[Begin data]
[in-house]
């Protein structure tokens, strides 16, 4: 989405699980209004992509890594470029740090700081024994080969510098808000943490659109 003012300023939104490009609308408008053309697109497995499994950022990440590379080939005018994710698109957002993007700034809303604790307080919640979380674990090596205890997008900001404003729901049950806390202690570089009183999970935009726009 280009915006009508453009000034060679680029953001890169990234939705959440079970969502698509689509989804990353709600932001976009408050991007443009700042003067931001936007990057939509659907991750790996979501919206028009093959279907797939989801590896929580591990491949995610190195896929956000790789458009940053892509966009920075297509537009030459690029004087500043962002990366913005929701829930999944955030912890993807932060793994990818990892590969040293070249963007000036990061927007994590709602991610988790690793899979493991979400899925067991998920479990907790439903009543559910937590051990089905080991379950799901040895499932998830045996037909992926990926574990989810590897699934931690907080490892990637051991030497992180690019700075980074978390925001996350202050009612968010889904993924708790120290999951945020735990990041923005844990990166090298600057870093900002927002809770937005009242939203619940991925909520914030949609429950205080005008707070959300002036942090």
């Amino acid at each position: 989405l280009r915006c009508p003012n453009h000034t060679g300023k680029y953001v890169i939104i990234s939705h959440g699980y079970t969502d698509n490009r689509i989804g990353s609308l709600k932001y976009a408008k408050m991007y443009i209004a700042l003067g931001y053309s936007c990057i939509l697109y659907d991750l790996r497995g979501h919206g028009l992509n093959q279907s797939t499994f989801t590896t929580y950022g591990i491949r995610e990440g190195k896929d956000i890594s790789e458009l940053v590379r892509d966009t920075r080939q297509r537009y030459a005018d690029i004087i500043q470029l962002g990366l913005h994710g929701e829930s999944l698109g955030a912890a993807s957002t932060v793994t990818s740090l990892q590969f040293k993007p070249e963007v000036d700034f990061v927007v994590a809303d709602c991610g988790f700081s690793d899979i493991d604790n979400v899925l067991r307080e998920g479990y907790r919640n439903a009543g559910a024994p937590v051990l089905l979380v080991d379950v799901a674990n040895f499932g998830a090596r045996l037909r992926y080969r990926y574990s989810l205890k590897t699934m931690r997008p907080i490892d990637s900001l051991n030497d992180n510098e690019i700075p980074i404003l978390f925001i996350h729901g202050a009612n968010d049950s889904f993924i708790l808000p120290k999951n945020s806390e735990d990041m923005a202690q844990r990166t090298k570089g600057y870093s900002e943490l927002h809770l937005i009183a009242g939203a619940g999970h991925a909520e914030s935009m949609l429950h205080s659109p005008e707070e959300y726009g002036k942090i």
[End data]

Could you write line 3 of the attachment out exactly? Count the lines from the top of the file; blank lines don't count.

């Amino acid at each position: 989405l280009r915006c009508p003012n453009h000034t060679g300023k680029y953001v890169i939104i990234s939705h959440g699980y079970t969502d698509n490009r689509i989804g990353s609308l709600k932001y976009a408008k408050m991007y443009i209004a700042l003067g931001y053309s936007c990057i939509l697109y659907d991750l790996r497995g979501h919206g028009l992509n093959q279907s797939t499994f989801t590896t929580y950022g591990i491949r995610e990440g190195k896929d956000i890594s790789e458009l940053v590379r892509d966009t920075r080939q297509r537009y030459a005018d690029i004087i500043q470029l962002g990366l913005h994710g929701e829930s999944l698109g955030a912890a993807s957002t932060v793994t990818s740090l990892q590969f040293k993007p070249e963007v000036d700034f990061v927007v994590a809303d709602c991610g988790f700081s690793d899979i493991d604790n979400v899925l067991r307080e998920g479990y907790r919640n439903a009543g559910a024994p937590v051990l089905l979380v080991d379950v799901a674990n040895f499932g998830a090596r045996l037909r992926y080969r990926y574990s989810l205890k590897t699934m931690r997008p907080i490892d990637s900001l051991n030497d992180n510098e690019i700075p980074i404003l978390f925001i996350h729901g202050a009612n968010d049950s889904f993924i708790l808000p120290k999951n945020s806390e735990d990041m923005a202690q844990r990166t090298k570089g600057y870093s900002e943490l927002h809770l937005i009183a009242g939203a619940g999970h991925a909520e914030s935009m949609l429950h205080s659109p005008e707070e959300y726009g002036k942090i």